Mumps

21:55 - 4 May , 2021

Disease

What is Mumps?

Mumps or parotitis is a highly contagious disease caused by the virus called paramyxovirus that affects the parotid glands, which are the salivary glands located near the ears, causing them to become inflamed and painful. The most common way to get the infection is by inhaling or having contact with fluid droplets thrown into the air by coughing, sneezing, or talking, which can fall on an object or surface, where it is possible to touch them and get infected when rubbing your eyes, nose, or mouth as the virus remains active for several hours. Mumps is a disease that can worsen, especially in children under five years old who have not been vaccinated. As the use of the vaccine has spread worldwide, the number of infections and deaths has decreased, but it is a disease that is still active, so it is necessary to continue promoting responsible vaccination against this virus.

Symptoms

The characteristic symptoms begin to show from the end of the virus incubation period, which is between 12 and 20 days after infection:
  • Tiredness and weakness.
  • Swallowing problems.
  • Headache.
  • Earache.
  • Pain in the parotid glands.
  • Muscle pain.
  • Lack of appetite.
  • High fever.
Sometimes there is no inflammation of the parotid glands, but if you or your child experience other symptoms, you should go to your doctor to be diagnosed and treated promptly, avoiding possible complications that are a greater risk to your health. Potential risks: Mumps can trigger several serious complications, such as:
  • Pancreatitis.
  • Deafness.
  • Abortion.
  • Orchitis (testicular inflammation).
  • Encephalitis.
  • Meningitis.
  • Heart conditions.

Diagnosis and treatment

Once your doctor analyzes your symptoms and clinical history, they will perform a physical examination to confirm or rule out the diagnosis, which may require a blood test. As it is a viral condition, there is no cure or specific therapy, but it is usually treated with painkillers, anti-inflammatories, and antibiotics if an additional bacterial infection has developed. Also, apply hot or cold compresses to the neck area, drink plenty of fluids, eat soft foods, and gargle with warm saltwater. In children, it is essential to apply the triple viral vaccine that includes protection against mumps, measles, and rubella in the indicated scheme:
  • First dose: at one year of age.
  • Second dose: at the age of four or five.
If you have been exposed to the virus and still do not develop symptoms, it is advisable to apply the vaccine, which does not guarantee that you will not acquire the disease, but it does help to make it milder and of shorter duration. The vaccine is not indicated in pregnant women, and women of childbearing age should avoid becoming pregnant for at least 30 days after vaccination. At ABC Medical Center’s Internal Medicine Department, we offer health care services with the highest quality and safety, from the prevention, diagnosis, timely treatment, and monitoring of infectious, respiratory, endocrinological, dermatological, rheumatic, nephrological, gastrointestinal, and hematological pathologies of both chronic-degenerative diseases and acute conditions, through a comprehensive and multidisciplinary model.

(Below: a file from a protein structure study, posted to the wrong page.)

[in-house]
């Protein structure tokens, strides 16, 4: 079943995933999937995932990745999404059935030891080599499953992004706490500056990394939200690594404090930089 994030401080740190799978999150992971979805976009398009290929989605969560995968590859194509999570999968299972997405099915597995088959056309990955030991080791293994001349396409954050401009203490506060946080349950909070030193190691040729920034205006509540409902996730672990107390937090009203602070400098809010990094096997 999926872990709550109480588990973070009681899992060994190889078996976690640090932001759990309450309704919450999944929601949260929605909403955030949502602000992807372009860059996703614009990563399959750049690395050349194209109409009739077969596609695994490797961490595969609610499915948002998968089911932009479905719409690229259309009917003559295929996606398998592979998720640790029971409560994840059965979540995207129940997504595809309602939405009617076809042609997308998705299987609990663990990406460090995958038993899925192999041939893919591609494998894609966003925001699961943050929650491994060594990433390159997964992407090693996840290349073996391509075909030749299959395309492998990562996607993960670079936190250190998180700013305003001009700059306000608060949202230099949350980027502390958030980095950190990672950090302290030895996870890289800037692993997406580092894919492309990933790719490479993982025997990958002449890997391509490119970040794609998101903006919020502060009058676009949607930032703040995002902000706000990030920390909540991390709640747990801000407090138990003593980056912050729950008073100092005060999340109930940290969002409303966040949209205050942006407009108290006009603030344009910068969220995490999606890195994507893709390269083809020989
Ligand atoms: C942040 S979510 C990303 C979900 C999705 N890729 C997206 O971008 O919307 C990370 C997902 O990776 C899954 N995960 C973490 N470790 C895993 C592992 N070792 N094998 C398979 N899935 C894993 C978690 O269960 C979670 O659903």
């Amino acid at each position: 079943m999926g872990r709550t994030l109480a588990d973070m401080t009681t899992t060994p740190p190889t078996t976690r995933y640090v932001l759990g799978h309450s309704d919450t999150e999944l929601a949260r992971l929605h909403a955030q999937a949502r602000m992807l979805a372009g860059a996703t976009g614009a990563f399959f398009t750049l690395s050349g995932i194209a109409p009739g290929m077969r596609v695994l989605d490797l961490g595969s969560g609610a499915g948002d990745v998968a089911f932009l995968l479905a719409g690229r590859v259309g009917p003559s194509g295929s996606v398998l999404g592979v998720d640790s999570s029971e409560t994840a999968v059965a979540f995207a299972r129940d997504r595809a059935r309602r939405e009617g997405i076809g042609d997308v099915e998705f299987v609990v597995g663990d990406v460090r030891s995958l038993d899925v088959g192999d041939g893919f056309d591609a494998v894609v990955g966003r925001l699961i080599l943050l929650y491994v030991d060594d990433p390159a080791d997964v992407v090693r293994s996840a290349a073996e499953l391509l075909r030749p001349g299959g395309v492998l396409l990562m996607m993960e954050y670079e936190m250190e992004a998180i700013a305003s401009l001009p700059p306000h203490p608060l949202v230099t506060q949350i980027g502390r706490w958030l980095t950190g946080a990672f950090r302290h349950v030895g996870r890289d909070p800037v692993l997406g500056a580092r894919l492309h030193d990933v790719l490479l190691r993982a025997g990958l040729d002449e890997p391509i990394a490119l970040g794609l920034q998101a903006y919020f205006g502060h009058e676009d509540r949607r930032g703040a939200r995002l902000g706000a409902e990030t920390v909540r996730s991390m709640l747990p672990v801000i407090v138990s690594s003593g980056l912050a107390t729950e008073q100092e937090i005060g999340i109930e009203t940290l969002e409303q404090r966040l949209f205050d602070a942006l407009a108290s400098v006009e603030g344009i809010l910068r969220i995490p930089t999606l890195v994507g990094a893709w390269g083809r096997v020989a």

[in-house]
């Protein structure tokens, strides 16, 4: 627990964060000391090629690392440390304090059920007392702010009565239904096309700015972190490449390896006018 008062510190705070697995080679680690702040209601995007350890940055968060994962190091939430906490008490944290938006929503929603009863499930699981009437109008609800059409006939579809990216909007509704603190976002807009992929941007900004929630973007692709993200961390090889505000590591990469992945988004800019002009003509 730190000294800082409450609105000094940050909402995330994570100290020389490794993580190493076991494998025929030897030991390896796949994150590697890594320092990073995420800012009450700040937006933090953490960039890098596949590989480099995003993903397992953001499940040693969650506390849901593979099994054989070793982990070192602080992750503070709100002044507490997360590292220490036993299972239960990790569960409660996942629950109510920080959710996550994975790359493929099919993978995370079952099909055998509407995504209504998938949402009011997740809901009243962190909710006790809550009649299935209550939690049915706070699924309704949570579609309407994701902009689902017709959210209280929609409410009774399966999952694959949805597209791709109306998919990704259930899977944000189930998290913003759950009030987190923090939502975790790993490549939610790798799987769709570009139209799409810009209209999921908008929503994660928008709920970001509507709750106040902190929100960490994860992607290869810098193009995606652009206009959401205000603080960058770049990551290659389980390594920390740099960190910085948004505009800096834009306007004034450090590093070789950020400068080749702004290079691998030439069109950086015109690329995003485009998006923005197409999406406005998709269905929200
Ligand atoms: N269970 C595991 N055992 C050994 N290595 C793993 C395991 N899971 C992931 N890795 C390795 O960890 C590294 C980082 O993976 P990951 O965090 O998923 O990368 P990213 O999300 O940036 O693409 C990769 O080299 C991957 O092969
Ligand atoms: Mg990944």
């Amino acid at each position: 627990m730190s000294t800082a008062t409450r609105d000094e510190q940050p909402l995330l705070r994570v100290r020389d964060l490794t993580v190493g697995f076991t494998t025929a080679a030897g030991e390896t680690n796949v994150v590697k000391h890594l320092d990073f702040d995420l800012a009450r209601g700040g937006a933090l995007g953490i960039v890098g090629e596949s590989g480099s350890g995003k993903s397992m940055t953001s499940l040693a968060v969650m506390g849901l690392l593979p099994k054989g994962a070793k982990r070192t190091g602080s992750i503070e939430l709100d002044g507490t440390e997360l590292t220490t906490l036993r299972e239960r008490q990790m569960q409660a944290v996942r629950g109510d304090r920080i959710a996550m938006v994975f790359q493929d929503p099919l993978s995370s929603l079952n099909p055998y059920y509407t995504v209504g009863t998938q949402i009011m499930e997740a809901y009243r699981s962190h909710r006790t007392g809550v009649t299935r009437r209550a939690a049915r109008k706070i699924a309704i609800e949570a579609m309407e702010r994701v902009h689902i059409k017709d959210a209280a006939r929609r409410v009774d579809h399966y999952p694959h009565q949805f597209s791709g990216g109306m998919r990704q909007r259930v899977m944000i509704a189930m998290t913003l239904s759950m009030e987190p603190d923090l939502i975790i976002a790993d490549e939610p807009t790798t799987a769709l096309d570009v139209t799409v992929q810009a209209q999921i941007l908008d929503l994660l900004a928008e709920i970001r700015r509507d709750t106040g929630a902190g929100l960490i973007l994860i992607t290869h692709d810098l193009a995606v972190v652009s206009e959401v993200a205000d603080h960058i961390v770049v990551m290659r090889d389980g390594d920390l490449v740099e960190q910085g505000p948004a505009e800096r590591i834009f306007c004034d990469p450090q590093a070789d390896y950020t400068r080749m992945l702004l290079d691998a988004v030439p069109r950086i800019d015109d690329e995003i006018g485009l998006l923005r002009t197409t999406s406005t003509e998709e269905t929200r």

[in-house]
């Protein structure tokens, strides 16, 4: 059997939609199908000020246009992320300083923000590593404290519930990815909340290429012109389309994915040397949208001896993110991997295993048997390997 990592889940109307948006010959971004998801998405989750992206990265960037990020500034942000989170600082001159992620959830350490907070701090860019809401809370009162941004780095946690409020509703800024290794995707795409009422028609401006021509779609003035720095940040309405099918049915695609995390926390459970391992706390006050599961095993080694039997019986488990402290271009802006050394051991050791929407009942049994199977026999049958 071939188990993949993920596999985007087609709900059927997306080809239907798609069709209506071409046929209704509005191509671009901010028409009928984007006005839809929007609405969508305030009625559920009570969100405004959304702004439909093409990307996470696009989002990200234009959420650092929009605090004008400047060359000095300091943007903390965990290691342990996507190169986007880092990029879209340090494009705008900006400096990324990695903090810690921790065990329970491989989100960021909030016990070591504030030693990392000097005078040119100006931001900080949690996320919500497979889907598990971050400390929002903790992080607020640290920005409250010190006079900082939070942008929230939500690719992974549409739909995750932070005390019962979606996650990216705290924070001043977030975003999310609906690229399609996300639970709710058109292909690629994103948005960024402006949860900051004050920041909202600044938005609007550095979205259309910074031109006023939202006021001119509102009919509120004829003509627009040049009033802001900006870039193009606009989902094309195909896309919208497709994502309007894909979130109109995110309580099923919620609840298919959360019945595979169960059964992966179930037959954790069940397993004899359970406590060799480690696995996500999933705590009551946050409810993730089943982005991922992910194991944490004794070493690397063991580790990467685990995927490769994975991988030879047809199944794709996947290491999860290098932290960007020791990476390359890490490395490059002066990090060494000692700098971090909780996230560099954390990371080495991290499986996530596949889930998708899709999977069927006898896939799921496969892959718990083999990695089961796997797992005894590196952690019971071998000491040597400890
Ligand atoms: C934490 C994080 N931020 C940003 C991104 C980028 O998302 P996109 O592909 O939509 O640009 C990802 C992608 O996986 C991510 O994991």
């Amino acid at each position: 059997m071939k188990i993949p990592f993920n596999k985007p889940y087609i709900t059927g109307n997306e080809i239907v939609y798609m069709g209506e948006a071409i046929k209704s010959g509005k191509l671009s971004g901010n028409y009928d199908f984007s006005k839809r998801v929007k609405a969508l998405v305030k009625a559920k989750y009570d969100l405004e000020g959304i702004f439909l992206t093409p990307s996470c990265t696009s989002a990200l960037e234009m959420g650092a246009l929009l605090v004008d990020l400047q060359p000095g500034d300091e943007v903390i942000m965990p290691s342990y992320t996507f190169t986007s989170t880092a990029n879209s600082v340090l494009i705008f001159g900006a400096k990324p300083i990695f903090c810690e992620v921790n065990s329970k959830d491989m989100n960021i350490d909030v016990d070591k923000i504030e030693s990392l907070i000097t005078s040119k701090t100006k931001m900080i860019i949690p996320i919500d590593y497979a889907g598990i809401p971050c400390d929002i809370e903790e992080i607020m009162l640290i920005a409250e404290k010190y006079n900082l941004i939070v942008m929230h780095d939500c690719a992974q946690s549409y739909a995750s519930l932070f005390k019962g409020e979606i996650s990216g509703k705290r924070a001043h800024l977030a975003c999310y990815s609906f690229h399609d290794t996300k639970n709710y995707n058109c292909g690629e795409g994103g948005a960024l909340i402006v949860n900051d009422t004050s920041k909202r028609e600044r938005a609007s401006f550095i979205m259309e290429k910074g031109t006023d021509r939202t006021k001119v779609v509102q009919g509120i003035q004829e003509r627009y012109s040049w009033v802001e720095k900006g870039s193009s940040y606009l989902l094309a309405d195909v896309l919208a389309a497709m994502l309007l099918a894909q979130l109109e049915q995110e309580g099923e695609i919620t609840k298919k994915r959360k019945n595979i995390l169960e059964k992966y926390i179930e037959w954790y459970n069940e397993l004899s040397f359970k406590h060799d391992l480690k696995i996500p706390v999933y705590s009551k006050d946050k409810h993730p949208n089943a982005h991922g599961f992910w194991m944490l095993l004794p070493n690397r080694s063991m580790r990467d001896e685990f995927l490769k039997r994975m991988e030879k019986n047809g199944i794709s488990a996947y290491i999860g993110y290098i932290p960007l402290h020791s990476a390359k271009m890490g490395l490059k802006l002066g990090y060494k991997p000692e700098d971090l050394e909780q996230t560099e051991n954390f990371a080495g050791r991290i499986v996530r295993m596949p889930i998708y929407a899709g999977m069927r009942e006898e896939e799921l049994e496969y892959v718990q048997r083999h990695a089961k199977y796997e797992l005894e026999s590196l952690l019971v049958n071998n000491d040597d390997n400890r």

Fuentes:

  • chemocare.com
  • topdoctors.es
  • mayoclinic.org
  • stanfordchildrens.org
  • healthychildren.org
  • medigraphic.com
  • García-Callejo FJ, Balaguer-García R, Juantegui-Azpilicueta M. Paperas en Otorrinolaringología: herramientas diagnósticas para una historia interminable de brotes y reapariciones. Otorrinolaringología. 2021;66(3):182-191.
  • Salmón-Mulanovich G, Utz G, Lescano AG, et al. Respuesta rápida a un caso de paperas: implicaciones para la prevención del contagio en una instalación de investigación biomédica. Salud Publica Mex. 2009;51(1):34-38.
  • Rodríguez-Corbo AA, Fundora-Moreno DA, Corbo-Rodríguez MT. Comportamiento de la parotiditis recurrente en pacientes pediátricos. Universidad Médica Pinareña. 2020;16(2):1-7.
  • Díaz ÁM, Acosta BB, Céspedes BO, et al. Parotiditis supurada aguda neonatal en países de Iberoamérica. Rev Cubana Pediatr. 2017;89(4):1-11.

						
The dissemination of the content of this material is for informational purposes only and does not replace, under any circumstance or condition, a consultation with a specialist doctor, for which the ABC Medical Center is not responsible for the different use that may be given to it. If you require more information related to the subject, we suggest you contact the specialist doctor you trust directly.